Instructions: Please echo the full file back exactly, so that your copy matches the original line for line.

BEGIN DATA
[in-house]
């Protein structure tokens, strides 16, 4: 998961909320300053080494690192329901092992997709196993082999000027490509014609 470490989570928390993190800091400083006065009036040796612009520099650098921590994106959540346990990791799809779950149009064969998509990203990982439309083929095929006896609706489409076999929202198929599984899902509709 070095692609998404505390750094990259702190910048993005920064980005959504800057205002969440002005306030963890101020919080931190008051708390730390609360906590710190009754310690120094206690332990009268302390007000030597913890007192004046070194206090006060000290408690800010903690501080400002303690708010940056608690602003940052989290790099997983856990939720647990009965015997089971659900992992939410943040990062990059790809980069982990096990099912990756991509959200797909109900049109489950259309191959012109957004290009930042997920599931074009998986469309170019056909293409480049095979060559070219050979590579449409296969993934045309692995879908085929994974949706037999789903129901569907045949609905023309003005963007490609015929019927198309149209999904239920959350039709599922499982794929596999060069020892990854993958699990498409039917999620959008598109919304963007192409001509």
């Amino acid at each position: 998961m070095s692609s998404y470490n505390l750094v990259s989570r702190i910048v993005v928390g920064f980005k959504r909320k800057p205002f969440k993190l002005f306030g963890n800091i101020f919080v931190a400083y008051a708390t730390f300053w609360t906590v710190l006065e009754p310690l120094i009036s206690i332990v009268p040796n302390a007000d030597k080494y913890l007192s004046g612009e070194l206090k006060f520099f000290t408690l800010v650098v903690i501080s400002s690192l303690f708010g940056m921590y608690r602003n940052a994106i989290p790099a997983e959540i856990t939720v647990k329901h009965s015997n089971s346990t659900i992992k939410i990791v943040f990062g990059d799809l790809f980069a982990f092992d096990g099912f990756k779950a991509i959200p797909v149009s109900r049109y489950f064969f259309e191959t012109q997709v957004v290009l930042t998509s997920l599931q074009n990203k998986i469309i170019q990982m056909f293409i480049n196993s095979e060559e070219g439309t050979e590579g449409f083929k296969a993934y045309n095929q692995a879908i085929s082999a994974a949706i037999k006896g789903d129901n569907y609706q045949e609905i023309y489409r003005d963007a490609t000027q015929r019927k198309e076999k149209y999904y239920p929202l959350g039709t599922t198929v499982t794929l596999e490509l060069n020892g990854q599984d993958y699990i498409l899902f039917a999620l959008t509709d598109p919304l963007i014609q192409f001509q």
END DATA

[in-house]
């Protein structure tokens, strides 16, 4: 998961909320300053080494690192329901092992997709196993082999000027490509014609 470490989570928390993190800091400083006065009036040796612009520099650098921590994106959540346990990791799809779950149009064969998509990203990982439309083929095929006896609706489409076999929202198929599984899902509709 070095692609998404505390750094990259702190910048993005920064980005959504800057205002969440002005306030963890101020919080931190008051708390730390609360906590710190009754310690120094206690332990009268302390007000030597913890007192004046070194206090006060000290408690800010903690501080400002303690708010940056608690602003940052989290790099997983856990939720647990009965015997089971659900992992939410943040990062990059790809980069982990096990099912990756991509959200797909109900049109489950259309191959012109957004290009930042997920599931074009998986469309170019056909293409480049095979060559070219050979590579449409296969993934045309692995879908085929994974949706037999789903129901569907045949609905023309003005963007490609015929019927198309149209999904239920959350039709599922499982794929596999060069020892990854993958699990498409039917999620959008598109919304963007192409001509």
């Amino acid at each position: 998961m070095s692609s998404y470490n505390l750094v990259s989570r702190i910048v993005v928390g920064f980005k959504r909320k800057p205002f969440k993190l002005f306030g963890n800091i101020f919080v931190a400083y008051a708390t730390f300053w609360t906590v710190l006065e009754p310690l120094i009036s206690i332990v009268p040796n302390a007000d030597k080494y913890l007192s004046g612009e070194l206090k006060f520099f000290t408690l800010v650098v903690i501080s400002s690192l303690f708010g940056m921590y608690r602003n940052a994106i989290p790099a997983e959540i856990t939720v647990k329901h009965s015997n089971s346990t659900i992992k939410i990791v943040f990062g990059d799809l790809f980069a982990f092992d096990g099912f990756k779950a991509i959200p797909v149009s109900r049109y489950f064969f259309e191959t012109q997709v957004v290009l930042t998509s997920l599931q074009n990203k998986i469309i170019q990982m056909f293409i480049n196993s095979e060559e070219g439309t050979e590579g449409f083929k296969a993934y045309n095929q692995a879908i085929s082999a994974a949706i037999k006896g789903d129901n569907y609706q045949e609905i023309y489409r003005d963007a490609t000027q015929r019927k198309e076999k149209y999904y239920p929202l959350g039709t599922t198929v499982t794929l596999e490509l060069n020892g990854q599984d993958y699990i498409l899902f039917a999620l959008t509709d598109p919304l963007i014609q192409f001509q």